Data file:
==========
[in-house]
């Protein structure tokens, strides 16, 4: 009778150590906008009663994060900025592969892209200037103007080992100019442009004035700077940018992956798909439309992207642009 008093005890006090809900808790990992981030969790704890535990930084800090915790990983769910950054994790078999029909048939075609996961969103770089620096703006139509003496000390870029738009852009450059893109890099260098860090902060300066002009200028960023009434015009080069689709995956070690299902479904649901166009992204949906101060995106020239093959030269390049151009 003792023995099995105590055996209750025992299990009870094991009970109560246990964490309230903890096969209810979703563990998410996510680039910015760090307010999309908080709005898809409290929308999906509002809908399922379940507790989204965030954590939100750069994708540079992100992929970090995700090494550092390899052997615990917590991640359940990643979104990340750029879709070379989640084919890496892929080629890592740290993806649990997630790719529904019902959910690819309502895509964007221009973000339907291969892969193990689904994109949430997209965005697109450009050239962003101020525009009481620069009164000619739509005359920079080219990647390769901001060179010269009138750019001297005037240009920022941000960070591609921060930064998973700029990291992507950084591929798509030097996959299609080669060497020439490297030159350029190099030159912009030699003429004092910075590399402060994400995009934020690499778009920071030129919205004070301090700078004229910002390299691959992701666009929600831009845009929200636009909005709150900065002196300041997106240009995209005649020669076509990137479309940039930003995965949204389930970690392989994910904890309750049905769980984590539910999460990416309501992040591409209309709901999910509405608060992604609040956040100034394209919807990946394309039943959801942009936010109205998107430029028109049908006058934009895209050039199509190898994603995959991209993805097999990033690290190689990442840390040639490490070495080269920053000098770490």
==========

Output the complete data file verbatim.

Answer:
[in-house]
């Protein structure tokens, strides 16, 4: 009778150590906008009663994060900025592969892209200037103007080992100019442009004035700077940018992956798909439309992207642009 008093005890006090809900808790990992981030969790704890535990930084800090915790990983769910950054994790078999029909048939075609996961969103770089620096703006139509003496000390870029738009852009450059893109890099260098860090902060300066002009200028960023009434015009080069689709995956070690299902479904649901166009992204949906101060995106020239093959030269390049151009 003792023995099995105590055996209750025992299990009870094991009970109560246990964490309230903890096969209810979703563990998410996510680039910015760090307010999309908080709005898809409290929308999906509002809908399922379940507790989204965030954590939100750069994708540079992100992929970090995700090494550092390899052997615990917590991640359940990643979104990340750029879709070379989640084919890496892929080629890592740290993806649990997630790719529904019902959910690819309502895509964007221009973000339907291969892969193990689904994109949430997209965005697109450009050239962003101020525009009481620069009164000619739509005359920079080219990647390769901001060179010269009138750019001297005037240009920022941000960070591609921060930064998973700029990291992507950084591929798509030097996959299609080669060497020439490297030159350029190099030159912009030699003429004092910075590399402060994400995009934020690499778009920071030129919205004070301090700078004229910002390299691959992701666009929600831009845009929200636009909005709150900065002196300041997106240009995209005649020669076509990137479309940039930003995965949204389930970690392989994910904890309750049905769980984590539910999460990416309501992040591409209309709901999910509405608060992604609040956040100034394209919807990946394309039943959801942009936010109205998107430029028109049908006058934009895209050039199509190898994603995959991209993805097999990033690290190689990442840390040639490490070495080269920053000098770490």